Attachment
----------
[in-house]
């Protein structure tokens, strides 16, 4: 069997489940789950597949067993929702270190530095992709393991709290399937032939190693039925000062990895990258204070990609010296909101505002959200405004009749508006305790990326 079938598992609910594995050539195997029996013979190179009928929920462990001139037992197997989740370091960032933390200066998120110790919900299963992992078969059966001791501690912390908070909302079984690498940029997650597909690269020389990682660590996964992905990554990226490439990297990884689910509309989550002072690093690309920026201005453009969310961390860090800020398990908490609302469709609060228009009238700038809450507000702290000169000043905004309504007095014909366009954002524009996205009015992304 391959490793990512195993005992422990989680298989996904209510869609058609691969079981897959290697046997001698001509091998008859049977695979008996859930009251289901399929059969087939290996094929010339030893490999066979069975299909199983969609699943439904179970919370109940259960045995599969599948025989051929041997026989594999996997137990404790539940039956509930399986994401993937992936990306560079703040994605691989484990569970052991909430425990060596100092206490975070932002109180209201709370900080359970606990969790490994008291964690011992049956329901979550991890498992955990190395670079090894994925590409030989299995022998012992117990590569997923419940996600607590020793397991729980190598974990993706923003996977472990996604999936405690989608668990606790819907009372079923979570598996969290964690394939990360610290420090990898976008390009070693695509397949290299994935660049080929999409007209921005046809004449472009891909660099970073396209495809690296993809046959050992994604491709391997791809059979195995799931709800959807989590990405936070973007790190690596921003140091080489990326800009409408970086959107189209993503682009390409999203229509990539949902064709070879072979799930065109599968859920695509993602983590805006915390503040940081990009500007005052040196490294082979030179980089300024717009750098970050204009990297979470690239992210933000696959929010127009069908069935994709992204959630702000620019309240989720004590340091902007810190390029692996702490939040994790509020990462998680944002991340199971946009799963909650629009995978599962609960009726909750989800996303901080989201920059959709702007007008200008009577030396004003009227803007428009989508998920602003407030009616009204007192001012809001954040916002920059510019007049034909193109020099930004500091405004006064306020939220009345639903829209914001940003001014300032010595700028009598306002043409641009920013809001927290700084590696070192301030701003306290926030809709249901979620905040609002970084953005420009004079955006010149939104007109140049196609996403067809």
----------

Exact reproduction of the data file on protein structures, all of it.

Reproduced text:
[in-house]
């Protein structure tokens, strides 16, 4: 069997489940789950597949067993929702270190530095992709393991709290399937032939190693039925000062990895990258204070990609010296909101505002959200405004009749508006305790990326 079938598992609910594995050539195997029996013979190179009928929920462990001139037992197997989740370091960032933390200066998120110790919900299963992992078969059966001791501690912390908070909302079984690498940029997650597909690269020389990682660590996964992905990554990226490439990297990884689910509309989550002072690093690309920026201005453009969310961390860090800020398990908490609302469709609060228009009238700038809450507000702290000169000043905004309504007095014909366009954002524009996205009015992304 391959490793990512195993005992422990989680298989996904209510869609058609691969079981897959290697046997001698001509091998008859049977695979008996859930009251289901399929059969087939290996094929010339030893490999066979069975299909199983969609699943439904179970919370109940259960045995599969599948025989051929041997026989594999996997137990404790539940039956509930399986994401993937992936990306560079703040994605691989484990569970052991909430425990060596100092206490975070932002109180209201709370900080359970606990969790490994008291964690011992049956329901979550991890498992955990190395670079090894994925590409030989299995022998012992117990590569997923419940996600607590020793397991729980190598974990993706923003996977472990996604999936405690989608668990606790819907009372079923979570598996969290964690394939990360610290420090990898976008390009070693695509397949290299994935660049080929999409007209921005046809004449472009891909660099970073396209495809690296993809046959050992994604491709391997791809059979195995799931709800959807989590990405936070973007790190690596921003140091080489990326800009409408970086959107189209993503682009390409999203229509990539949902064709070879072979799930065109599968859920695509993602983590805006915390503040940081990009500007005052040196490294082979030179980089300024717009750098970050204009990297979470690239992210933000696959929010127009069908069935994709992204959630702000620019309240989720004590340091902007810190390029692996702490939040994790509020990462998680944002991340199971946009799963909650629009995978599962609960009726909750989800996303901080989201920059959709702007007008200008009577030396004003009227803007428009989508998920602003407030009616009204007192001012809001954040916002920059510019007049034909193109020099930004500091405004006064306020939220009345639903829209914001940003001014300032010595700028009598306002043409641009920013809001927290700084590696070192301030701003306290926030809709249901979620905040609002970084953005420009004079955006010149939104007109140049196609996403067809």